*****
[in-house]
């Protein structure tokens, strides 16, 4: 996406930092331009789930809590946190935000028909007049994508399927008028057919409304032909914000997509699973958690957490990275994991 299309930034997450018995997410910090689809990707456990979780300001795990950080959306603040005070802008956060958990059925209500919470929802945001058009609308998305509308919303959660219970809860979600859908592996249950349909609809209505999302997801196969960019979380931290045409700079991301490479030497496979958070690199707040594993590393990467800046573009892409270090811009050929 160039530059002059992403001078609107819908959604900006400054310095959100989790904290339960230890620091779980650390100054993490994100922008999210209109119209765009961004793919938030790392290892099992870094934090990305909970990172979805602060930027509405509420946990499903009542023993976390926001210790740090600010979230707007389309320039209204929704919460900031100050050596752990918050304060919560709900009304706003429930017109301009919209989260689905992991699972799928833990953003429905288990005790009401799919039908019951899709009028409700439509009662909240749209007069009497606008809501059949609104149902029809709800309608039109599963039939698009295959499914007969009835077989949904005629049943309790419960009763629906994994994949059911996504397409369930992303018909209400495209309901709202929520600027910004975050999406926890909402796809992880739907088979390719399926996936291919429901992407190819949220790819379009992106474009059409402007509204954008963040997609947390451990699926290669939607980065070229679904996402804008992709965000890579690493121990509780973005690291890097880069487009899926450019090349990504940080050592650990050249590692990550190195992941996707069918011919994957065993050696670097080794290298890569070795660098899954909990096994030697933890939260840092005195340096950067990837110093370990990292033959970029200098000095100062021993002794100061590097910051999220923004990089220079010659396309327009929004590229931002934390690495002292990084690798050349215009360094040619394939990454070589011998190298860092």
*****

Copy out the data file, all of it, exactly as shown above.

[in-house]
């Protein structure tokens, strides 16, 4: 996406930092331009789930809590946190935000028909007049994508399927008028057919409304032909914000997509699973958690957490990275994991 299309930034997450018995997410910090689809990707456990979780300001795990950080959306603040005070802008956060958990059925209500919470929802945001058009609308998305509308919303959660219970809860979600859908592996249950349909609809209505999302997801196969960019979380931290045409700079991301490479030497496979958070690199707040594993590393990467800046573009892409270090811009050929 160039530059002059992403001078609107819908959604900006400054310095959100989790904290339960230890620091779980650390100054993490994100922008999210209109119209765009961004793919938030790392290892099992870094934090990305909970990172979805602060930027509405509420946990499903009542023993976390926001210790740090600010979230707007389309320039209204929704919460900031100050050596752990918050304060919560709900009304706003429930017109301009919209989260689905992991699972799928833990953003429905288990005790009401799919039908019951899709009028409700439509009662909240749209007069009497606008809501059949609104149902029809709800309608039109599963039939698009295959499914007969009835077989949904005629049943309790419960009763629906994994994949059911996504397409369930992303018909209400495209309901709202929520600027910004975050999406926890909402796809992880739907088979390719399926996936291919429901992407190819949220790819379009992106474009059409402007509204954008963040997609947390451990699926290669939607980065070229679904996402804008992709965000890579690493121990509780973005690291890097880069487009899926450019090349990504940080050592650990050249590692990550190195992941996707069918011919994957065993050696670097080794290298890569070795660098899954909990096994030697933890939260840092005195340096950067990837110093370990990292033959970029200098000095100062021993002794100061590097910051999220923004990089220079010659396309327009929004590229931002934390690495002292990084690798050349215009360094040619394939990454070589011998190298860092």